Paintball safety alerts
An estimated 10 million people in the U.S. participate annually in paintball—a popular sport for many camps. Historically at Markel, paintball has few injuries; but unfortunately those that have been reported are severe eye injuries.
A study published in the American Journal of Ophthalmology found that the majority of paintball eye injuries occurred in a non-recreation, uncontrolled setting. Many were quite severe—including rupture of the eyeball in 28 percent of the patients and a detached retina in 19 percent. Surgery was required in 81 percent of the patients. Eventual removal of the eyeball was required in 22 percent. Near-normal vision was restored to only 36 percent of patients.
Players are sometimes unwittingly at risk when their goggles fog up, or a paintball splashes on their face shield, and they remove their eye-wear. The injuries reported to Markel occurred when active players took off their glasses to clean them or when players on the sidelines began horsing around. When left unprotected, the eyes are subject to impact from paintballs traveling at 100-400 feet per second.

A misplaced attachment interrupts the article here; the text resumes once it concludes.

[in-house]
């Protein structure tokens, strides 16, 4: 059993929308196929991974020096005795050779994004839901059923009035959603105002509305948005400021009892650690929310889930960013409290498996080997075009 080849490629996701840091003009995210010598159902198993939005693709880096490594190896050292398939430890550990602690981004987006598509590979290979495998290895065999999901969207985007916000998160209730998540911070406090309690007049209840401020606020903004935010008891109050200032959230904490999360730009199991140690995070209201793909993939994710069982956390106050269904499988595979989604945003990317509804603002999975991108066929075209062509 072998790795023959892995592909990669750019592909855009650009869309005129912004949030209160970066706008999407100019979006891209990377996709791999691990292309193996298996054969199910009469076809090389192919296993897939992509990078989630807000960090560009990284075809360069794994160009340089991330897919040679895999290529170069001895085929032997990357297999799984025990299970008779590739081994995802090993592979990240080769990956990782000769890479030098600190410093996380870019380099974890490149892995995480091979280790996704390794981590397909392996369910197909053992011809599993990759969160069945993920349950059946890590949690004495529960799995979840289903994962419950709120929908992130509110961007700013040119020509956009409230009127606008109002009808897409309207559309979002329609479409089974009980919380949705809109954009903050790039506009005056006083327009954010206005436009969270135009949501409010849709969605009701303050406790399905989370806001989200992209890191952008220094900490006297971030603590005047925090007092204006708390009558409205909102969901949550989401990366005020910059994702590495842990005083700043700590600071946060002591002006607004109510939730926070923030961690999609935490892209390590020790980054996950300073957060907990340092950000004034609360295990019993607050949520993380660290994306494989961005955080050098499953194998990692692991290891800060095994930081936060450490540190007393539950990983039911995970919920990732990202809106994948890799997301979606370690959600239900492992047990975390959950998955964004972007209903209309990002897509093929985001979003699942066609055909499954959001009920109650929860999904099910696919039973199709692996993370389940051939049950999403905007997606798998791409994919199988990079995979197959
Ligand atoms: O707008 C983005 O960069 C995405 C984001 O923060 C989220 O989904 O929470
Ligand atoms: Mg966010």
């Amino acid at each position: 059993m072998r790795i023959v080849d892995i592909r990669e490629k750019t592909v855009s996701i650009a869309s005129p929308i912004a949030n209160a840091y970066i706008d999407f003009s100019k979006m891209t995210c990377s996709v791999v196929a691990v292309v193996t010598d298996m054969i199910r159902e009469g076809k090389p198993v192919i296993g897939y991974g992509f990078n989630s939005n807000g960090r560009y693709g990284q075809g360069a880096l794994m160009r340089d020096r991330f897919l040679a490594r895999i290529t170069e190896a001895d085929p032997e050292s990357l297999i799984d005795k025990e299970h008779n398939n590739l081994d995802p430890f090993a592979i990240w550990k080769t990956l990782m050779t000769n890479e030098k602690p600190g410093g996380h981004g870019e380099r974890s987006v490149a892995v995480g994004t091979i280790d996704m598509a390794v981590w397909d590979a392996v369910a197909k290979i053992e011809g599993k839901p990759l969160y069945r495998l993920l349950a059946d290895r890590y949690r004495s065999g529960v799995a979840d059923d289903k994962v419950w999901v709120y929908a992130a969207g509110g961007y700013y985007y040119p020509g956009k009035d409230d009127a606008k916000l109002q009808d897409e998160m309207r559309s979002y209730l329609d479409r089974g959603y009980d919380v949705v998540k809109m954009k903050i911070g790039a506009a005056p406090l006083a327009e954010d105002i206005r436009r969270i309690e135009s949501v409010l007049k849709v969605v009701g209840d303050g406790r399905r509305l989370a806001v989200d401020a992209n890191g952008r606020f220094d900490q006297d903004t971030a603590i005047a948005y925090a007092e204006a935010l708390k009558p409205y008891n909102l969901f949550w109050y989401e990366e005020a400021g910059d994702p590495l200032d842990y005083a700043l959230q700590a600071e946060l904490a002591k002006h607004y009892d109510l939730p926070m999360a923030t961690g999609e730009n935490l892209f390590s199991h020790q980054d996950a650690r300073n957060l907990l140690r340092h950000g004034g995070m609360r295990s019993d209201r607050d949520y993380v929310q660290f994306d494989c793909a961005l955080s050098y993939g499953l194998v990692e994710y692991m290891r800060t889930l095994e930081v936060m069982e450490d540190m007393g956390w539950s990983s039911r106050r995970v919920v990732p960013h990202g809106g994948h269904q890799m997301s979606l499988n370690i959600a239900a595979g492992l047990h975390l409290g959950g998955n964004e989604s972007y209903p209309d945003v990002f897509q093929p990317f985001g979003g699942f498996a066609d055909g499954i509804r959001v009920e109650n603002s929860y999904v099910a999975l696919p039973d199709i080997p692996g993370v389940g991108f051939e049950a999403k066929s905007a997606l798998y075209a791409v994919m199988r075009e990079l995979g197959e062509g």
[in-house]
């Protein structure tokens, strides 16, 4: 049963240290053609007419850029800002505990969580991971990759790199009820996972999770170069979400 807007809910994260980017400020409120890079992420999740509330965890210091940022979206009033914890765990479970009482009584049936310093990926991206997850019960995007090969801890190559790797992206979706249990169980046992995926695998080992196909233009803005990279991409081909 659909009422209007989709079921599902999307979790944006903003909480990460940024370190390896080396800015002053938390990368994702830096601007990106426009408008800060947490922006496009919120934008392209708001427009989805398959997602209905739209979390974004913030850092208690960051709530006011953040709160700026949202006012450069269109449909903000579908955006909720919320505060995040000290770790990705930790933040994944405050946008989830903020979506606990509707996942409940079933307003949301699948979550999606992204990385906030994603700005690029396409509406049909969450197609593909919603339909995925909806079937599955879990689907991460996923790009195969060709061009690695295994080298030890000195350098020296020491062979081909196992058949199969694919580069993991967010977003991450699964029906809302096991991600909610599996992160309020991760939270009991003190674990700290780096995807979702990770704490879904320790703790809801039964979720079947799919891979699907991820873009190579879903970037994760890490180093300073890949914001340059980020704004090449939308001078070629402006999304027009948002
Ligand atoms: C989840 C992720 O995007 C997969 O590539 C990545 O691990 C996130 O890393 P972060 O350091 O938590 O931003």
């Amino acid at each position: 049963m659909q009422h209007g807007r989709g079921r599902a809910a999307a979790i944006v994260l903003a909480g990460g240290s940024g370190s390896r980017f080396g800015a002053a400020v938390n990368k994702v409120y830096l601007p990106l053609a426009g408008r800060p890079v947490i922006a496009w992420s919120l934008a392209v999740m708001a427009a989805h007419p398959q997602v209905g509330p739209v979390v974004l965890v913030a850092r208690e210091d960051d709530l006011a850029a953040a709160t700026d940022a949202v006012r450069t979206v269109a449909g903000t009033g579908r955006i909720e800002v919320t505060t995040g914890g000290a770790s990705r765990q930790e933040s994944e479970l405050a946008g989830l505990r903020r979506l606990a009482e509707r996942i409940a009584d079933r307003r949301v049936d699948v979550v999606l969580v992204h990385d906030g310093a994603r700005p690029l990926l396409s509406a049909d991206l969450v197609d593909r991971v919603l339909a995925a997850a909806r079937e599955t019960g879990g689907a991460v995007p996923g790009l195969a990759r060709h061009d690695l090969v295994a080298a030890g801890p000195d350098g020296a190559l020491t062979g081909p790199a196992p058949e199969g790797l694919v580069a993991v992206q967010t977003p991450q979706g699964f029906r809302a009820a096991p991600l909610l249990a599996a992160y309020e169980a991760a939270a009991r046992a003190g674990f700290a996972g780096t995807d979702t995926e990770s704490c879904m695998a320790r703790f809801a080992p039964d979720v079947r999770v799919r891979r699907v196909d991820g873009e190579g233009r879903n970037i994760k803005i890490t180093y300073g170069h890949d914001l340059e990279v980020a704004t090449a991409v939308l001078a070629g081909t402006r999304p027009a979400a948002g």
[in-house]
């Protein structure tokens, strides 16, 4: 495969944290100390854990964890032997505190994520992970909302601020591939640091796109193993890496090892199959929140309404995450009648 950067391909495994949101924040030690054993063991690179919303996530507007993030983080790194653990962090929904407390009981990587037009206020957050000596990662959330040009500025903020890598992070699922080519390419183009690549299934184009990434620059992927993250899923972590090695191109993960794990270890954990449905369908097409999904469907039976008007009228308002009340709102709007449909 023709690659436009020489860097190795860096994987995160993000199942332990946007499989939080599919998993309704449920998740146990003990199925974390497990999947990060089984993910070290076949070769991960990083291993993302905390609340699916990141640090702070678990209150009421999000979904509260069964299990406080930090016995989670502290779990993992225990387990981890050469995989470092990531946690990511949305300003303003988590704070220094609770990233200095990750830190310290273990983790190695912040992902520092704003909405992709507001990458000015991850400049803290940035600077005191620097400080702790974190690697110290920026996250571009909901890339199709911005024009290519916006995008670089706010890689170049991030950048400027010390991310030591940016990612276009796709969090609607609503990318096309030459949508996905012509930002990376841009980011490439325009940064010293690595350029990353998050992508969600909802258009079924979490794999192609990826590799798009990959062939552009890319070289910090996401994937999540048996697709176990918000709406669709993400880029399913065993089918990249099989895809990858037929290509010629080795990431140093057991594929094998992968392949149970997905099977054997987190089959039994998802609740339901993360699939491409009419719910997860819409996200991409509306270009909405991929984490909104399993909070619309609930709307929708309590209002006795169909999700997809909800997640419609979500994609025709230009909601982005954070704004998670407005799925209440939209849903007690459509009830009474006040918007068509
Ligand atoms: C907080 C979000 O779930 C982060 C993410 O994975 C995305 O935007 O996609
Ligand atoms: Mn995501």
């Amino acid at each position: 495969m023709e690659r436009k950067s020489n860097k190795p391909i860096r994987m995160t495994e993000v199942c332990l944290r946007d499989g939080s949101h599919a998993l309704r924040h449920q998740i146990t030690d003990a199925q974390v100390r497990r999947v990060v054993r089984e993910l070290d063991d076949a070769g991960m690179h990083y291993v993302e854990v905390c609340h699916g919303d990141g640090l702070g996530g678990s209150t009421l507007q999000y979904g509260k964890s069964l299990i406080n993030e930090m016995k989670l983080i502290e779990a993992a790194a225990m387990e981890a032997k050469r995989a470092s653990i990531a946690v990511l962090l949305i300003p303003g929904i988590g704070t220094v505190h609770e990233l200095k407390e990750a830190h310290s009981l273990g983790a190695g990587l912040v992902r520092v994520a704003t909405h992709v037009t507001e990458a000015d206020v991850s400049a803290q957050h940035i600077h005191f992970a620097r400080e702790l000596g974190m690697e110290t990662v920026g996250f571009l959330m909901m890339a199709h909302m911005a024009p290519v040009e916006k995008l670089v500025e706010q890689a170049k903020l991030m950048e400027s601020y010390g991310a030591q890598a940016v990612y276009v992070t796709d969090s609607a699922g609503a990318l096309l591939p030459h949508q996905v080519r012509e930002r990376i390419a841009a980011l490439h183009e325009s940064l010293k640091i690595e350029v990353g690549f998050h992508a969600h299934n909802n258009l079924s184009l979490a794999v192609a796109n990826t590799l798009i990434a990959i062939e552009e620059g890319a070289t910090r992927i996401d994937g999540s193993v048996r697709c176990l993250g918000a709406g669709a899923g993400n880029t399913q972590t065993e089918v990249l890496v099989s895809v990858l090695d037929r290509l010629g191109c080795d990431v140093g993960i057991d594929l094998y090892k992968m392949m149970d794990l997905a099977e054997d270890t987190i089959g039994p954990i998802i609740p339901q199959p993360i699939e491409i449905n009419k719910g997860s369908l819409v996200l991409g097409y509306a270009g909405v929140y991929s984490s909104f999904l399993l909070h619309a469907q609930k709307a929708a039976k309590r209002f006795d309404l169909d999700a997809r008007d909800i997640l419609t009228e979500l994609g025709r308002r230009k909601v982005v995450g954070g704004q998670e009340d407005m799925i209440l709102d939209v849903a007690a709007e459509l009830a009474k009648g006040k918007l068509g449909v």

At least two fatalities have occurred related to unscrewing the CO2 cylinder valve from the paintball gun, thereby turning the cylinder into a lethal rocket.Keep these tips in mind to increase safety during paintball games for your camp:
The information provided in this article is intended for general informational purposes only and should not be considered as all encompassing, or suitable for all situations, conditions, and environments. Please contact us or your attorney if you have any questions.